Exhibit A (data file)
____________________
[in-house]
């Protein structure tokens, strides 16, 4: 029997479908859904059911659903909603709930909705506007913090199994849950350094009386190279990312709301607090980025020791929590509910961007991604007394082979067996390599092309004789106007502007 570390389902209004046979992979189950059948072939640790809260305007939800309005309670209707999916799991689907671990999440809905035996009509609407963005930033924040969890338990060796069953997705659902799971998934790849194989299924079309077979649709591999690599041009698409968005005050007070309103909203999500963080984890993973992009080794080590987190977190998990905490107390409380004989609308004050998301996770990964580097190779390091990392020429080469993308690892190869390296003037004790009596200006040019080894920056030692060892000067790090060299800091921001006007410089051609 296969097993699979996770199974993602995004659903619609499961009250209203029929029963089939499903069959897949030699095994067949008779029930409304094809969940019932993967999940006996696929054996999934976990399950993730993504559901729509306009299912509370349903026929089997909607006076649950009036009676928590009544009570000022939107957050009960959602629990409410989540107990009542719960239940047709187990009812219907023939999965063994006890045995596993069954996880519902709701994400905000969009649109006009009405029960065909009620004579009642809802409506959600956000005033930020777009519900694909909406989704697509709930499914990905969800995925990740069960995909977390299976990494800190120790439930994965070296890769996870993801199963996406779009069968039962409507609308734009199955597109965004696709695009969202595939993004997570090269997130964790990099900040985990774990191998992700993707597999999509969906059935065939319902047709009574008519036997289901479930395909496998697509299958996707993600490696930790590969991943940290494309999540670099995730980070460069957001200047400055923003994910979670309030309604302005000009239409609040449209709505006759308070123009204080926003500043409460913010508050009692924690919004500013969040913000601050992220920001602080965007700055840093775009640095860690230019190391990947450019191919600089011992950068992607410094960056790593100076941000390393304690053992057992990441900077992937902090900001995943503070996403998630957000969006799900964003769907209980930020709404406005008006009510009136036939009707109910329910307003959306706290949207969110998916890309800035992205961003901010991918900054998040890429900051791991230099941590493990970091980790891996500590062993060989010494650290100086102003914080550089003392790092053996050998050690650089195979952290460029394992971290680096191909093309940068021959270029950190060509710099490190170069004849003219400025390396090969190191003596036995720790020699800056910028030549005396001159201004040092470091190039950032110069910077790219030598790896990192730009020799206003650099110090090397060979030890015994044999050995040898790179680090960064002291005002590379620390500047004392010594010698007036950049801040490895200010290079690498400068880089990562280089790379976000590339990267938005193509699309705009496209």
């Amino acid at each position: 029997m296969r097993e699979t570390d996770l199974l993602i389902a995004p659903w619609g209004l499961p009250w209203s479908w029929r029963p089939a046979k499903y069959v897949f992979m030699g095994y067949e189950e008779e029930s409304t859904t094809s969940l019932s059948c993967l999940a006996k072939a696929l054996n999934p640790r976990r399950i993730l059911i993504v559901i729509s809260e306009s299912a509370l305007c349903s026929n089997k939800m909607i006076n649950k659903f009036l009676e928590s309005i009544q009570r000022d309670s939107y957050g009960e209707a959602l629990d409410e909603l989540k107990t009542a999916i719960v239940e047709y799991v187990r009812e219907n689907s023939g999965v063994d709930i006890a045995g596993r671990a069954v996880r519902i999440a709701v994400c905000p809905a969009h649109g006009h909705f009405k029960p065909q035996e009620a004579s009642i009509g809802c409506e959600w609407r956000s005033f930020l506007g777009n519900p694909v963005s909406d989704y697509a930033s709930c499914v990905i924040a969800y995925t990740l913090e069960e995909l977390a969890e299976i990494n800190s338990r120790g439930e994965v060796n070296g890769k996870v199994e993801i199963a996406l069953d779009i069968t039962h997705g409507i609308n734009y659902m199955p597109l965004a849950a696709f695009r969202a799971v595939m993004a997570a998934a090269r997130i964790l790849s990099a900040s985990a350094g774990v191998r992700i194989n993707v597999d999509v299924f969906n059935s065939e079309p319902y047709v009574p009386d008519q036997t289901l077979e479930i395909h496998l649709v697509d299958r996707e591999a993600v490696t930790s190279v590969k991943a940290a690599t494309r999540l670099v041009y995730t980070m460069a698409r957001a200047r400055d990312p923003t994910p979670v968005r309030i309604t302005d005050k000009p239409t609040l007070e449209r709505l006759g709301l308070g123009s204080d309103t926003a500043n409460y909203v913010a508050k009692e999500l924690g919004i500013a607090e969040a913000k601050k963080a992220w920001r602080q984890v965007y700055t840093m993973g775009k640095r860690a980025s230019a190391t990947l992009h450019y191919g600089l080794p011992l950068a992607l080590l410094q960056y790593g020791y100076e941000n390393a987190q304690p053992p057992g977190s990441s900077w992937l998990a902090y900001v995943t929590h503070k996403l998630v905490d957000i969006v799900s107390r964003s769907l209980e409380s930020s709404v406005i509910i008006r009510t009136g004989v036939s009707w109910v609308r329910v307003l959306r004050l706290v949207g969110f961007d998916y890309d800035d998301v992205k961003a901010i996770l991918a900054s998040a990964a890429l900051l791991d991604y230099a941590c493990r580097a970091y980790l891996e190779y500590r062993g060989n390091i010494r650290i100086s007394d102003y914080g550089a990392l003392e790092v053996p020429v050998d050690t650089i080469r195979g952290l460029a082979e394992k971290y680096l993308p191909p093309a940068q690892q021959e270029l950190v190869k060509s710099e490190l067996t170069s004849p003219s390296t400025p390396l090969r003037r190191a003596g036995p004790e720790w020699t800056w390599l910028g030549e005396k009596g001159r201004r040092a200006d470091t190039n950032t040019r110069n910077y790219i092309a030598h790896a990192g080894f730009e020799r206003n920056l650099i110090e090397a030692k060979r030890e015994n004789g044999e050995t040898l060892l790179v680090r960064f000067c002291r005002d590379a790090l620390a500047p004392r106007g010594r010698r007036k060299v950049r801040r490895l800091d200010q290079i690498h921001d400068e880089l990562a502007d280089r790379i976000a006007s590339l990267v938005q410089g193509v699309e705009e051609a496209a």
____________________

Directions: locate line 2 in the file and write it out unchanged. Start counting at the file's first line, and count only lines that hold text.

């Protein structure tokens, strides 16, 4: 029997479908859904059911659903909603709930909705506007913090199994849950350094009386190279990312709301607090980025020791929590509910961007991604007394082979067996390599092309004789106007502007 570390389902209004046979992979189950059948072939640790809260305007939800309005309670209707999916799991689907671990999440809905035996009509609407963005930033924040969890338990060796069953997705659902799971998934790849194989299924079309077979649709591999690599041009698409968005005050007070309103909203999500963080984890993973992009080794080590987190977190998990905490107390409380004989609308004050998301996770990964580097190779390091990392020429080469993308690892190869390296003037004790009596200006040019080894920056030692060892000067790090060299800091921001006007410089051609 296969097993699979996770199974993602995004659903619609499961009250209203029929029963089939499903069959897949030699095994067949008779029930409304094809969940019932993967999940006996696929054996999934976990399950993730993504559901729509306009299912509370349903026929089997909607006076649950009036009676928590009544009570000022939107957050009960959602629990409410989540107990009542719960239940047709187990009812219907023939999965063994006890045995596993069954996880519902709701994400905000969009649109006009009405029960065909009620004579009642809802409506959600956000005033930020777009519900694909909406989704697509709930499914990905969800995925990740069960995909977390299976990494800190120790439930994965070296890769996870993801199963996406779009069968039962409507609308734009199955597109965004696709695009969202595939993004997570090269997130964790990099900040985990774990191998992700993707597999999509969906059935065939319902047709009574008519036997289901479930395909496998697509299958996707993600490696930790590969991943940290494309999540670099995730980070460069957001200047400055923003994910979670309030309604302005000009239409609040449209709505006759308070123009204080926003500043409460913010508050009692924690919004500013969040913000601050992220920001602080965007700055840093775009640095860690230019190391990947450019191919600089011992950068992607410094960056790593100076941000390393304690053992057992990441900077992937902090900001995943503070996403998630957000969006799900964003769907209980930020709404406005008006009510009136036939009707109910329910307003959306706290949207969110998916890309800035992205961003901010991918900054998040890429900051791991230099941590493990970091980790891996500590062993060989010494650290100086102003914080550089003392790092053996050998050690650089195979952290460029394992971290680096191909093309940068021959270029950190060509710099490190170069004849003219400025390396090969190191003596036995720790020699800056910028030549005396001159201004040092470091190039950032110069910077790219030598790896990192730009020799206003650099110090090397060979030890015994044999050995040898790179680090960064002291005002590379620390500047004392010594010698007036950049801040490895200010290079690498400068880089990562280089790379976000590339990267938005193509699309705009496209």